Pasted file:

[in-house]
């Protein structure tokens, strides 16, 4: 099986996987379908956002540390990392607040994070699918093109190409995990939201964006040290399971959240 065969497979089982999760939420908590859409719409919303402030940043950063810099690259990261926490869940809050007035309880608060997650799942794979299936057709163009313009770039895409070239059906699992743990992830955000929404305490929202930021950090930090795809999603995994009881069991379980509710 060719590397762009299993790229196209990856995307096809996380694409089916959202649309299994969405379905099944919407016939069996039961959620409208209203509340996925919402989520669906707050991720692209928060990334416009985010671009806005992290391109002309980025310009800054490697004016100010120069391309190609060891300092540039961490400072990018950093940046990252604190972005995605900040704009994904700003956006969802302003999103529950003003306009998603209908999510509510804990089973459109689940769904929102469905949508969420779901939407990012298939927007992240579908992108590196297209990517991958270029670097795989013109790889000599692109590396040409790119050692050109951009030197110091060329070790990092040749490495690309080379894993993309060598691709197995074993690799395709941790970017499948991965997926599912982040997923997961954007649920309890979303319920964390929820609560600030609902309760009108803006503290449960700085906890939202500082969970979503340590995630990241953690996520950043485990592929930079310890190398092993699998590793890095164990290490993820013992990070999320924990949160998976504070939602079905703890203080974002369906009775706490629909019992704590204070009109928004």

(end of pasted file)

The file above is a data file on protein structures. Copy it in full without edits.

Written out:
[in-house]
């Protein structure tokens, strides 16, 4: 099986996987379908956002540390990392607040994070699918093109190409995990939201964006040290399971959240 065969497979089982999760939420908590859409719409919303402030940043950063810099690259990261926490869940809050007035309880608060997650799942794979299936057709163009313009770039895409070239059906699992743990992830955000929404305490929202930021950090930090795809999603995994009881069991379980509710 060719590397762009299993790229196209990856995307096809996380694409089916959202649309299994969405379905099944919407016939069996039961959620409208209203509340996925919402989520669906707050991720692209928060990334416009985010671009806005992290391109002309980025310009800054490697004016100010120069391309190609060891300092540039961490400072990018950093940046990252604190972005995605900040704009994904700003956006969802302003999103529950003003306009998603209908999510509510804990089973459109689940769904929102469905949508969420779901939407990012298939927007992240579908992108590196297209990517991958270029670097795989013109790889000599692109590396040409790119050692050109951009030197110091060329070790990092040749490495690309080379894993993309060598691709197995074993690799395709941790970017499948991965997926599912982040997923997961954007649920309890979303319920964390929820609560600030609902309760009108803006503290449960700085906890939202500082969970979503340590995630990241953690996520950043485990592929930079310890190398092993699998590793890095164990290490993820013992990070999320924990949160998976504070939602079905703890203080974002369906009775706490629909019992704590204070009109928004």